Ravens' secondary confident despite Reed's injury

August 25, 2010

OWINGS MILLS, Md. (AP) -- Ed Reed's prolonged absence following offseason hip surgery hasn't triggered a panic in Baltimore.

The Ravens feel good about their situation at safety with Tom Zbikowski filling in for Reed, who's out indefinitely, and veteran strong safety Dawan Landry providing leadership and doling out punishing hits.

"Dawan brings it every play," said running back Willis McGahee, who got his lip split by Landry during training camp. "He's a hard hitter, but he plays clean football. You've gotta respect him."

With Reed sidelined, Landry, 27, is emerging as the leader of the secondary.

Among the healthy defensive backs, Landry leads the team longevity entering his fifth season as the starter.

"Dawan is the guy that's probably been there the longest, maybe the most experienced guy back there now," Ravens coach John Harbaugh said. "I really feel good about our safeties. I think the safeties have anchored us so far in camp."


Landry who has set the tone with his physical nature. His aggressiveness sets the standard in the secondary.

He also doubles as a mentor for the other defensive backs.

"It's something I've embraced," Landry said. "If I'm the guy people look for, I'm all for it. I'm just trying to lead by example and play my game. I'm always trying to fly around to the ball. I'm not trying to be the leader. I just want to be a positive influence out there."

Last season, Landry was voted by his teammates as the winner of the Ed Block Courage award for how he came back from a spinal cord concussion that required surgery.

One year removed from a scary injury suffered in the second game of the season, Landry wound up registering 89 tackles and tied for the team lead with four interceptions.

Other than the surgical scar on the front of his neck, Landry said he doesn't think about the injury.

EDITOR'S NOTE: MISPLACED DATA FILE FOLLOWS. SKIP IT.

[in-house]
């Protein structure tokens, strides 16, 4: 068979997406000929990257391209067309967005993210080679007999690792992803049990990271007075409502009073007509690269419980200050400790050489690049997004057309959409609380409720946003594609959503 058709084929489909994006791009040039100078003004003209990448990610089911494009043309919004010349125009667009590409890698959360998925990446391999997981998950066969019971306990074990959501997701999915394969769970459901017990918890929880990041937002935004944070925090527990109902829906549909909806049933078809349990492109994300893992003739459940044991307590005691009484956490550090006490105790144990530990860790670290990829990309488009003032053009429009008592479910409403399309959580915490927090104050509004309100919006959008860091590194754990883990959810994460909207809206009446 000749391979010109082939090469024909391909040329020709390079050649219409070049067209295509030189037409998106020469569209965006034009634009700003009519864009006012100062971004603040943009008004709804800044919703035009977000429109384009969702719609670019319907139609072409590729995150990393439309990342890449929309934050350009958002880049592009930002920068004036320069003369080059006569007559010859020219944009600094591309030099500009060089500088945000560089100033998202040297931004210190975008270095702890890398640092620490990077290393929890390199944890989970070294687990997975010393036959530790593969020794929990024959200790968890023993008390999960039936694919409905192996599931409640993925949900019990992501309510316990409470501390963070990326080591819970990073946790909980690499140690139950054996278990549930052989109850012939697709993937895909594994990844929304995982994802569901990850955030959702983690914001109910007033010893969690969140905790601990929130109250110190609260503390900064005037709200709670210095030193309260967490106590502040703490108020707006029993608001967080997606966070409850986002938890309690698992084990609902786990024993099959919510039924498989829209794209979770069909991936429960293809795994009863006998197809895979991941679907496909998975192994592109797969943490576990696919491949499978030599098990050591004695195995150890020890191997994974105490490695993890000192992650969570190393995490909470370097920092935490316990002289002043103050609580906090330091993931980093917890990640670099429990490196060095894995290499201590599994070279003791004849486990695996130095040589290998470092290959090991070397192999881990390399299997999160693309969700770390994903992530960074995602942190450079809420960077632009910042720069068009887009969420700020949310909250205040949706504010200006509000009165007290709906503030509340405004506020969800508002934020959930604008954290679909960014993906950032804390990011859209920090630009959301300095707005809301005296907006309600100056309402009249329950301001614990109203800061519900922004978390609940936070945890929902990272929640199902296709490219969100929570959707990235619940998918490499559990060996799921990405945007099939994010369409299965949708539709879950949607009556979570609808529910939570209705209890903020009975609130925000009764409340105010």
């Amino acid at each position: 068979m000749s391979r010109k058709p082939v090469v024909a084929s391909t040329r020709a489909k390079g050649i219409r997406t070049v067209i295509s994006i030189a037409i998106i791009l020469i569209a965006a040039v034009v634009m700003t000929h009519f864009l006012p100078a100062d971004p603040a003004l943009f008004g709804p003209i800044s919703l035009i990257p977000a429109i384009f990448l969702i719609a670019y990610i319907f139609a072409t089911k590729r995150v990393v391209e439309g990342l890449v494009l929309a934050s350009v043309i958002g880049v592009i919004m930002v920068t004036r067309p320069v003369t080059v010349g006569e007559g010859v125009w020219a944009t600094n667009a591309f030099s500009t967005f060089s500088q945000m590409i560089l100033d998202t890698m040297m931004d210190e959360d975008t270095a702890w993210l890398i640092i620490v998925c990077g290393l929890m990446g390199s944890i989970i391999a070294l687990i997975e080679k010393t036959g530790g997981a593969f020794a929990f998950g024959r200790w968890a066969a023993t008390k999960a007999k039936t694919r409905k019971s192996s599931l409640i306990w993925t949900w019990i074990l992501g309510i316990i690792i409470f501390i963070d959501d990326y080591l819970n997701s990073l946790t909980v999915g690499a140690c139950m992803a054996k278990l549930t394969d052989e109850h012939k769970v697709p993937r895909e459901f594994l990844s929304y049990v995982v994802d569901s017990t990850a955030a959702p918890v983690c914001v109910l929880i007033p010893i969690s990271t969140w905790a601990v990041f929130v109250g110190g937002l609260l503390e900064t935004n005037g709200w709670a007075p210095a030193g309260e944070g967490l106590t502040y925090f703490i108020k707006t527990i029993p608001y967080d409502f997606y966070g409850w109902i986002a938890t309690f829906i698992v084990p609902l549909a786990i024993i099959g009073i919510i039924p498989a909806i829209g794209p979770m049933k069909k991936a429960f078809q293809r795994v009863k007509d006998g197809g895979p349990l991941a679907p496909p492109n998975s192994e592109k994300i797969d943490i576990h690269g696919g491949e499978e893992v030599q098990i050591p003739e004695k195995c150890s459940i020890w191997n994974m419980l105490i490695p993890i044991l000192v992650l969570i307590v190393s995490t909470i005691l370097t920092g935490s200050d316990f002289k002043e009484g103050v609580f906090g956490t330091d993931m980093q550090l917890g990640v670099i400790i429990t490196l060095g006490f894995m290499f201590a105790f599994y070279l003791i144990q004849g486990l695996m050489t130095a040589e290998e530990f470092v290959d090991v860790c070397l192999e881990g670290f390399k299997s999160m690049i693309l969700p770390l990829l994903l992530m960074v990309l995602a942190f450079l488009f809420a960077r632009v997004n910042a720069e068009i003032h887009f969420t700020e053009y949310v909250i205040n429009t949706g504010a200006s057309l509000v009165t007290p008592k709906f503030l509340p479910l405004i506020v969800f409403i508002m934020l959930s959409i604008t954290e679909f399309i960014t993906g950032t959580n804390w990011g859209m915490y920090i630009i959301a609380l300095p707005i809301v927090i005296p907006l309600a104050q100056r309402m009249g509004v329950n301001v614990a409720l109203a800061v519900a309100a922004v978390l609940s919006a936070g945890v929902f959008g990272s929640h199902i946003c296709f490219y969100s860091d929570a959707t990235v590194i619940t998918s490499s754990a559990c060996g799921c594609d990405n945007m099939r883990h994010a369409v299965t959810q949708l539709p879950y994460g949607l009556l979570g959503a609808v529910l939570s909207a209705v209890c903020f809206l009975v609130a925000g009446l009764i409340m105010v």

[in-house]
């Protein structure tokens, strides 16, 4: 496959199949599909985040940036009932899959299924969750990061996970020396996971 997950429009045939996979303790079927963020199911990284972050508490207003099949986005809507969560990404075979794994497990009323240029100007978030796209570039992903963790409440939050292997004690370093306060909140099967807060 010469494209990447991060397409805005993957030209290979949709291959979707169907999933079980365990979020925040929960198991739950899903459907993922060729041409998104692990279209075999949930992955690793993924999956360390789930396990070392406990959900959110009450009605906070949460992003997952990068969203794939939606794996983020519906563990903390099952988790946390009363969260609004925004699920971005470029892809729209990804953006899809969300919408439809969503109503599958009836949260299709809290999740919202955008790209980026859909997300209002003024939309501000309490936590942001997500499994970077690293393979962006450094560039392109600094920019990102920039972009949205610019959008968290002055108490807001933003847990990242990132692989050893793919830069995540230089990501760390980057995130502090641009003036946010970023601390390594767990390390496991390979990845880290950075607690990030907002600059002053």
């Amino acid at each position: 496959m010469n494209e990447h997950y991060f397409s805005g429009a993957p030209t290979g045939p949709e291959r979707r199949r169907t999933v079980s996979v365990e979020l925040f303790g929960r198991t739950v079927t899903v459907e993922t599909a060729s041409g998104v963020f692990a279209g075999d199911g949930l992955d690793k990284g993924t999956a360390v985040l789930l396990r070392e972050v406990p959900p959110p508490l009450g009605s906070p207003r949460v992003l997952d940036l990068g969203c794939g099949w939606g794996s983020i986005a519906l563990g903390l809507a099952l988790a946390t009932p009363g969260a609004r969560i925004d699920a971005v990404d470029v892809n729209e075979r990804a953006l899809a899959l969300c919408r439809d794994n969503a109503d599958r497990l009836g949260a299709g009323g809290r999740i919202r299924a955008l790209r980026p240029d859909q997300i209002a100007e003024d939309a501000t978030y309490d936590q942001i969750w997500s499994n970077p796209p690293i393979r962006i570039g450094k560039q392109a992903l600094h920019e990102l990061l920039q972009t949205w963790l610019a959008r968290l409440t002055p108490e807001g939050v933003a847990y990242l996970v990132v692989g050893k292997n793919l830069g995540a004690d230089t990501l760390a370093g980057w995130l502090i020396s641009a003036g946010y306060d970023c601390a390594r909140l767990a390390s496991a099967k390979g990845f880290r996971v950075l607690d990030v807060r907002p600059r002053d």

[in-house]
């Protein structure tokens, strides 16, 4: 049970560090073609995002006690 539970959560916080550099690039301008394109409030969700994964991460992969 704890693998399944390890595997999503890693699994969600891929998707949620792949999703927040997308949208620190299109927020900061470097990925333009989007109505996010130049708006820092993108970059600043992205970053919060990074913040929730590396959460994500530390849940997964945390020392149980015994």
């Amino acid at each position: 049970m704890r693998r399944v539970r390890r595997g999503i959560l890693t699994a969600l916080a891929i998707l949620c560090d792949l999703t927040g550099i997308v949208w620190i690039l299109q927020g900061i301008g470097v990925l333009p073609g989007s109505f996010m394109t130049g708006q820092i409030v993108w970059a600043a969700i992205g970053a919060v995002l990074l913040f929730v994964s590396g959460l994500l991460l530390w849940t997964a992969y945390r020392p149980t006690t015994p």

"It never crosses my mind," Landry said. "After a certain time last year, I was done with it. Once I got the kinks out, it was fine."

Zbikowski has started both preseason games and appears to have separated himself from former Pro Bowl safety Ken Hamlin.

"I don't really care too much about the depth chart right now, but it's awesome playing with the first defense," said Zbikowski a former third-round draft pick. "It's just fun to play. You can really rely on every one of these guys."

This year, there's something different about the former Notre Dame standout and heavyweight boxer from Chicago.

There's less of him.

Zbikowski has worked out and followed a strict diet to get down to roughly 200 pounds.

"I did a lot of plyometrics and boxing for conditioning," Zbikowski said. "It leans you down a bit. I've always been fast. Now, I feel like I've got that extra spring in my legs. The more I condition, the better I feel."

With the upgraded conditioning, Zbikowski is able to sprint much faster and is making more plays on the ball.

"I'm at like 200 pounds and I feel very good there," Zbikowski said. "As a rookie, I was about 215 and that was too much."

Now, it doesn't take him as long as it did in the past to close on a wide receiver or tight end. When he arrived in Baltimore, Zbikowski was stereotyped as more of an in-the-box enforcer type who would primarily play special teams.

Zbikowski, 25, seems to be evolving, though, into a rangier centerfielder type.

"Zibby is playing very fast," Harbaugh said. "He's really covering ground. He looks really quick."

Last season, Zbikowski started a career-high four games with Reed out. He was productive, intercepting two passes and recording 29 tackles.

With Reed out, Zbikowski knows that people around the NFL will underrate him and possible test him out.

"Yeah, they do sleep on me, but I've allowed them to," Zbikowski said. "I've been what I consider to be fat and out of shape before. Not really, but now I'm where I need to be. That's the process of being a professional. I think I've matured a little and adjusted all my weaknesses and am making them my strengths."

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